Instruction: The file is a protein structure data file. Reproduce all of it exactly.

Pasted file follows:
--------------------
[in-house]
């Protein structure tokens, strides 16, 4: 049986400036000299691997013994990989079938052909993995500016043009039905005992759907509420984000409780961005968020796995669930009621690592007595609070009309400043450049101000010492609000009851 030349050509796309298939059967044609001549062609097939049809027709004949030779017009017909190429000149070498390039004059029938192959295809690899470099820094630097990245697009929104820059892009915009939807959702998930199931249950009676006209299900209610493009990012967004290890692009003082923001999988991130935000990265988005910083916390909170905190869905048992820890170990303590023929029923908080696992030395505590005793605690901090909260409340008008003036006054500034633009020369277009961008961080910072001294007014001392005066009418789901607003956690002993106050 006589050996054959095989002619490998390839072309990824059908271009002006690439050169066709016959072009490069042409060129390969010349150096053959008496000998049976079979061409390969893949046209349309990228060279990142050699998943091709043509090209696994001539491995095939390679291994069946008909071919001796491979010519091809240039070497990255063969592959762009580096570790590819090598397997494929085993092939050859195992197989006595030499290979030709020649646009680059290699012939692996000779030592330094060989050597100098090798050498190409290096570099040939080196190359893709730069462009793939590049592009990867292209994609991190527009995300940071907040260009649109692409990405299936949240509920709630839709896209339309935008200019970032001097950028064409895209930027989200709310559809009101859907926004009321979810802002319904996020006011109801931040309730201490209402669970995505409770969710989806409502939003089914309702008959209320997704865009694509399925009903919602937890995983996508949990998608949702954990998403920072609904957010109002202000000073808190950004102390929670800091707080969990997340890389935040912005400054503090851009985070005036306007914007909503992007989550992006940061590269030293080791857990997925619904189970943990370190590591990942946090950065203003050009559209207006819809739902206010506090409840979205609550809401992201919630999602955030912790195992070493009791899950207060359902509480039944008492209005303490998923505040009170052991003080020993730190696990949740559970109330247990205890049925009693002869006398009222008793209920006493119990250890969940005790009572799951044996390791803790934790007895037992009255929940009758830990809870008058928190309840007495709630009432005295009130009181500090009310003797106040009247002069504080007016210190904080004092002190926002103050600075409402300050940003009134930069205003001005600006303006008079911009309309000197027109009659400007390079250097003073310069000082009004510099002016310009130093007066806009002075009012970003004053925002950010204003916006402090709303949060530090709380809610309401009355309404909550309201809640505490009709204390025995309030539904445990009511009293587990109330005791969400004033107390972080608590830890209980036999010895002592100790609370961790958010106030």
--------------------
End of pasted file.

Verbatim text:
[in-house]
């Protein structure tokens, strides 16, 4: 049986400036000299691997013994990989079938052909993995500016043009039905005992759907509420984000409780961005968020796995669930009621690592007595609070009309400043450049101000010492609000009851 030349050509796309298939059967044609001549062609097939049809027709004949030779017009017909190429000149070498390039004059029938192959295809690899470099820094630097990245697009929104820059892009915009939807959702998930199931249950009676006209299900209610493009990012967004290890692009003082923001999988991130935000990265988005910083916390909170905190869905048992820890170990303590023929029923908080696992030395505590005793605690901090909260409340008008003036006054500034633009020369277009961008961080910072001294007014001392005066009418789901607003956690002993106050 006589050996054959095989002619490998390839072309990824059908271009002006690439050169066709016959072009490069042409060129390969010349150096053959008496000998049976079979061409390969893949046209349309990228060279990142050699998943091709043509090209696994001539491995095939390679291994069946008909071919001796491979010519091809240039070497990255063969592959762009580096570790590819090598397997494929085993092939050859195992197989006595030499290979030709020649646009680059290699012939692996000779030592330094060989050597100098090798050498190409290096570099040939080196190359893709730069462009793939590049592009990867292209994609991190527009995300940071907040260009649109692409990405299936949240509920709630839709896209339309935008200019970032001097950028064409895209930027989200709310559809009101859907926004009321979810802002319904996020006011109801931040309730201490209402669970995505409770969710989806409502939003089914309702008959209320997704865009694509399925009903919602937890995983996508949990998608949702954990998403920072609904957010109002202000000073808190950004102390929670800091707080969990997340890389935040912005400054503090851009985070005036306007914007909503992007989550992006940061590269030293080791857990997925619904189970943990370190590591990942946090950065203003050009559209207006819809739902206010506090409840979205609550809401992201919630999602955030912790195992070493009791899950207060359902509480039944008492209005303490998923505040009170052991003080020993730190696990949740559970109330247990205890049925009693002869006398009222008793209920006493119990250890969940005790009572799951044996390791803790934790007895037992009255929940009758830990809870008058928190309840007495709630009432005295009130009181500090009310003797106040009247002069504080007016210190904080004092002190926002103050600075409402300050940003009134930069205003001005600006303006008079911009309309000197027109009659400007390079250097003073310069000082009004510099002016310009130093007066806009002075009012970003004053925002950010204003916006402090709303949060530090709380809610309401009355309404909550309201809640505490009709204390025995309030539904445990009511009293587990109330005791969400004033107390972080608590830890209980036999010895002592100790609370961790958010106030």